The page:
“Jane by Charlotte,” affirmative !

Charlotte Gainsbourg devotes a moving documentary to her mother Jane Birkin. Intimate and universal.

At the Cannes Film Festival, they walked up the red steps together. At the Deauville Festival, where Charlotte Gainsbourg was president of the jury, the daughter gave news of her mother Jane Birkin, then hospitalized at the University Hospital in Nantes. “I was looking for my mother, and I hope it’s a declaration of love,” Charlotte confided in Normandy, before the screening of the documentary she directed about her mother, “Jane par Charlotte” (released on January 12). A title that refers of course to that of Agnès Varda’s film, “Jane B. par Agnès V.” (1988), a multi-faceted portrait of the seventies star. Charlotte’s film is necessarily more intimate, more “messy” perhaps, it is indeed an act of love of a daughter for her mother, and vice versa: “In my family, we manage more to say I love you through a camera than face to face,” she says.

“My approach was abstract, unconsciously I just wanted to get closer to her,” says the daughter of Jane Birkin and Serge Gainsbourg, who first followed mom interpreting the works of dad during a tour in Japan. “We got off to a bad start, I asked her questions that shocked her,” Charlotte adds. Time passed, and they resurrected the project in New York, where Charlotte had “taken refuge” after the tragic death of Kate, daughter of Jane and her first husband, musician John Barry. “She wanted to play the game again, and I filmed her continuously,” adds the actress-director, who then interviewed her mother in her home in Brittany.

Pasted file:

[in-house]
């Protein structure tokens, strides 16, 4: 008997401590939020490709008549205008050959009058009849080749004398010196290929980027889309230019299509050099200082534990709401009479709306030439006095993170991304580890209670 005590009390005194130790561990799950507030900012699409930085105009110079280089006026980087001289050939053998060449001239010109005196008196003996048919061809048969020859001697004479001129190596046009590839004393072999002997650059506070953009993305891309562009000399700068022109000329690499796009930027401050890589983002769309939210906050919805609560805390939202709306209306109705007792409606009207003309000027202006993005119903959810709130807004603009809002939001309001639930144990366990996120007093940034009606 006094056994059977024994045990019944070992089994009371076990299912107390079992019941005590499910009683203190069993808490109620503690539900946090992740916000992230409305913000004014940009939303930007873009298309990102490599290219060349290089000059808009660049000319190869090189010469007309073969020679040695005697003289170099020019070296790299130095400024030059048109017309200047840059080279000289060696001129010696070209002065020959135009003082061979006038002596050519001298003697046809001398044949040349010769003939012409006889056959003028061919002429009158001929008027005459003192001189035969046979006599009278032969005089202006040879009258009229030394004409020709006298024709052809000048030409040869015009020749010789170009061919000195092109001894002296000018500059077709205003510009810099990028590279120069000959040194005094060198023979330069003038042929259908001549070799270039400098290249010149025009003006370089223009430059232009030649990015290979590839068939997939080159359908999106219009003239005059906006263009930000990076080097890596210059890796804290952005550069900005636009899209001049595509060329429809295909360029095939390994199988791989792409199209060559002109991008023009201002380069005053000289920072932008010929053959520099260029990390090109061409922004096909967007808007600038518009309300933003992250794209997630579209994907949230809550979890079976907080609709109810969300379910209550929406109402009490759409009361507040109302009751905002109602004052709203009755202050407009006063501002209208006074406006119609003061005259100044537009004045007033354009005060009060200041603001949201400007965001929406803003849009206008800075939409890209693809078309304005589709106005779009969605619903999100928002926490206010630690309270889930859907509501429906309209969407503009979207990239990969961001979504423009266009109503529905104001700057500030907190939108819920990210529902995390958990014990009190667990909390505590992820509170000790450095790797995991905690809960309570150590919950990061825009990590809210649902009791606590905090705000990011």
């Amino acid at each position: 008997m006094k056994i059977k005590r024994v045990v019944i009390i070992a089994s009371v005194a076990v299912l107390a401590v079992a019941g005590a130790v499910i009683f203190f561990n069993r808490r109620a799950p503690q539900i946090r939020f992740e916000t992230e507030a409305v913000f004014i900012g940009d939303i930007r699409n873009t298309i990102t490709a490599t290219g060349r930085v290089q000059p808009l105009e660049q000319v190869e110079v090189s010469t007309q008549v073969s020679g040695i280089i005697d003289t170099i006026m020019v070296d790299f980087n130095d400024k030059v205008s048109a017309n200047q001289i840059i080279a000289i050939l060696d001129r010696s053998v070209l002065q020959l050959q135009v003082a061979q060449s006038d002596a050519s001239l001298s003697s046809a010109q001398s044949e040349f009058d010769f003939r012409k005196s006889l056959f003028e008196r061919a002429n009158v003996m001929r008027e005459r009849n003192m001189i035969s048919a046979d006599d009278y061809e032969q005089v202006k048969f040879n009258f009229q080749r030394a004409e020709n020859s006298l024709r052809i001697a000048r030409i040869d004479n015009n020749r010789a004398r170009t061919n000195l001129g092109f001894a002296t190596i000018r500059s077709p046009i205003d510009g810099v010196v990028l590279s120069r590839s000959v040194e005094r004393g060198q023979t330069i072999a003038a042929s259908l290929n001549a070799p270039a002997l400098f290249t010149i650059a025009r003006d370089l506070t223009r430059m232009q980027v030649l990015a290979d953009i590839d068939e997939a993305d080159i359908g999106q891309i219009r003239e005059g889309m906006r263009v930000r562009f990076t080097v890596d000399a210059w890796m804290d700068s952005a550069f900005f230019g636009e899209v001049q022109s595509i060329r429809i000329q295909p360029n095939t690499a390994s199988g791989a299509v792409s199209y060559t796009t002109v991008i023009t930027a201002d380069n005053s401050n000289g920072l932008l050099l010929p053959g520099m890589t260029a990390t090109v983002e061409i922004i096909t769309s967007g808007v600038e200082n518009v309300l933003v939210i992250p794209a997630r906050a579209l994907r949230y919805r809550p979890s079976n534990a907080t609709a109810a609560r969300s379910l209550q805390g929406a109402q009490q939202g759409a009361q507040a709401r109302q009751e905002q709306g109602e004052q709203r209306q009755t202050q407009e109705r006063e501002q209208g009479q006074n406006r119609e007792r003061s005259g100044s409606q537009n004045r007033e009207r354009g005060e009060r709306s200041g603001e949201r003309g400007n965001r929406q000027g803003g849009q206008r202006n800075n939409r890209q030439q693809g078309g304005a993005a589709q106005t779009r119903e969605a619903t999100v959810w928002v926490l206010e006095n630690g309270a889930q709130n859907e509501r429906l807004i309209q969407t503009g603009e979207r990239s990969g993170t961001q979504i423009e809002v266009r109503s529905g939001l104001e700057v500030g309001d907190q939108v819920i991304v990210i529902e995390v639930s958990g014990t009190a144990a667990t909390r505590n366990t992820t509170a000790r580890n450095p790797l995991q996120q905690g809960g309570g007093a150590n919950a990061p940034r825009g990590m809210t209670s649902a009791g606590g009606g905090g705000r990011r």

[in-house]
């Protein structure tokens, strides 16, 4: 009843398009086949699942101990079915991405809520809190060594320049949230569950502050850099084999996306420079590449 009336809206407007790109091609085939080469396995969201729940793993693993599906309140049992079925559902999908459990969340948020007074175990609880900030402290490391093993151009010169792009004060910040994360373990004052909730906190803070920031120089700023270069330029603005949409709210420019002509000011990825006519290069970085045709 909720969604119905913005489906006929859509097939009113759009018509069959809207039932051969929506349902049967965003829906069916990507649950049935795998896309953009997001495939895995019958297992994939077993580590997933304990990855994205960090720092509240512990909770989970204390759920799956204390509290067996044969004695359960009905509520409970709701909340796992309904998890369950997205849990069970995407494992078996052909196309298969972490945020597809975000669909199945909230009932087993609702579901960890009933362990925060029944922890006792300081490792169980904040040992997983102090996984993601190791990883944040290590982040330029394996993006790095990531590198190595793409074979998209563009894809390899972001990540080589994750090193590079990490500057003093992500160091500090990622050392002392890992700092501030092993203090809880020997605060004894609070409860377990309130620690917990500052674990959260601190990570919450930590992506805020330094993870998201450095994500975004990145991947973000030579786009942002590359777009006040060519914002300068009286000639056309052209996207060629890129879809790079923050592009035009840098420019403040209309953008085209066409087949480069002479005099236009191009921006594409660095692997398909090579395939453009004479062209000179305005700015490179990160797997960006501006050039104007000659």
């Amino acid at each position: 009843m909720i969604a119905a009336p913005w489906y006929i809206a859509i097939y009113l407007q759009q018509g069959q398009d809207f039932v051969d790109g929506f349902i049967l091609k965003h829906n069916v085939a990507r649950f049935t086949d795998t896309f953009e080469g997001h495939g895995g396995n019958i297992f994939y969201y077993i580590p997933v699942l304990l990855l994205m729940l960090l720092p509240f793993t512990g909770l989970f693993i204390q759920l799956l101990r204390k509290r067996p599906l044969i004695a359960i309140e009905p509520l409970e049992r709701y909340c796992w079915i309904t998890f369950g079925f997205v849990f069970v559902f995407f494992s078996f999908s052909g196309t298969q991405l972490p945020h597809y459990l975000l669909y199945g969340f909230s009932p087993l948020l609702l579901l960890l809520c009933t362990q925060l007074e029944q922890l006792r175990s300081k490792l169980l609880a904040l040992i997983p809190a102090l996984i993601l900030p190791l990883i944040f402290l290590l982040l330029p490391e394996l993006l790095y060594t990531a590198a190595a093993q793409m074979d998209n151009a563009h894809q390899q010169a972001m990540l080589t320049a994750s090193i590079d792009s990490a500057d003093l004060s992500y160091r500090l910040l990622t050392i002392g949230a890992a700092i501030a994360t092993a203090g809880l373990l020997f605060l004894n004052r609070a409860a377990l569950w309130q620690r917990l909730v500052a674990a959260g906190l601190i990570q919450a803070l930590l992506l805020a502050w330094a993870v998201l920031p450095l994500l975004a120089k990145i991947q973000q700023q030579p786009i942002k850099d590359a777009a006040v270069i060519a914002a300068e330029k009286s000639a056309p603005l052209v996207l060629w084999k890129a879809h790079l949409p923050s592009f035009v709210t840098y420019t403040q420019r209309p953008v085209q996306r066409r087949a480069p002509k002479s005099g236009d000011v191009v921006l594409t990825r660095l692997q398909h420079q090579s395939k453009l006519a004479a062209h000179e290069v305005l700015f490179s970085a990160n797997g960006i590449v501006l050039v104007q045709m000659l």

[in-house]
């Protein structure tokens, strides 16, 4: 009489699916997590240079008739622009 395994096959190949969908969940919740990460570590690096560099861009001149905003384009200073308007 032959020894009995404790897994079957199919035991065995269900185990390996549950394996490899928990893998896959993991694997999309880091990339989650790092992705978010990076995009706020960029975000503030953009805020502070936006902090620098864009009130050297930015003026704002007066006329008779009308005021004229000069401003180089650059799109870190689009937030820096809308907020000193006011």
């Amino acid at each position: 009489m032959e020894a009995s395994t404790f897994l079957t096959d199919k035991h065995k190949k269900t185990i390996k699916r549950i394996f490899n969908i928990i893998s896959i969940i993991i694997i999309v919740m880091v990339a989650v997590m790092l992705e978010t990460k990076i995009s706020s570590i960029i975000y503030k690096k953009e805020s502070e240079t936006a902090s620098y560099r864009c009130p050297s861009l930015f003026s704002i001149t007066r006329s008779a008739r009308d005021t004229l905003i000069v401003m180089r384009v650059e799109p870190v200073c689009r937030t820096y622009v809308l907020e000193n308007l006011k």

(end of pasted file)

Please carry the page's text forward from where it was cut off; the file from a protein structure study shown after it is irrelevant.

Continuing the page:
"I just wanted to get closer to her," says Jane Birkin's daughter.
“I just wanted to get closer to her,” says Jane Birkin’s daughter.

“The idea is to look at you as I have never dared to look at you,” Charlotte tells Jane in the film. The first question about their common modesty, one for the other, “I do not know where it comes from” Charlotte is surprised, and already some tears arise. “I felt privileged in your presence, you were much more mysterious to me”, Jane tries to answer, who later does not dare to look at the images of Kate as a child. In Brittany, we are at home, it is more relaxed, “Grandma” Jane plants seeds with her granddaughter Jo and talks about getting a new dog.

As intimidated as each other

Together, they went to rue de Verneuil, to Serge Gainsbourg’s house, where they used to live together, a place where Jane had never been back for thirty years: “I would never have dared to ask, I didn’t feel entitled anymore”, she says. Inside, it’s “like Pompeii”: “Everything is intact, it hasn’t moved”, the objects, the records, the piano, the man with the cabbage head… and even this large portrait of Brigitte Bardot. Since it is necessary to honor her father and her mother, Charlotte makes a museum of her father’s house, and this film an offering to Jane.

One might find this conversation between a mother and daughter, both equally intimidated, immodest, but it never is. Of course, this is a family film, about the Gainsbourg family, so well known and so close to the French; but this moving documentary of intimacy is universal: it touches the heart of all those families where it is so difficult to say that we love each other. Charlotte is very delicate and takes care not to offend Jane, who responds naturally. Both reveal themselves, a lot “Jane by Charlotte”, but also a little Charlotte by Jane. No comment!

Patrick TARDIT

“Jane par Charlotte”, a documentary by Charlotte Gainsbourg, with Jane Birkin (released on January 12).

Together, mother and daughter went to rue de Verneuil, to Serge Gainsbourg's house, where Jane had never returned for thirty years, and where nothing had changed.
Together, mother and daughter went to rue de Verneuil, to Serge Gainsbourg’s house, where Jane had never returned for thirty years, and where nothing had changed.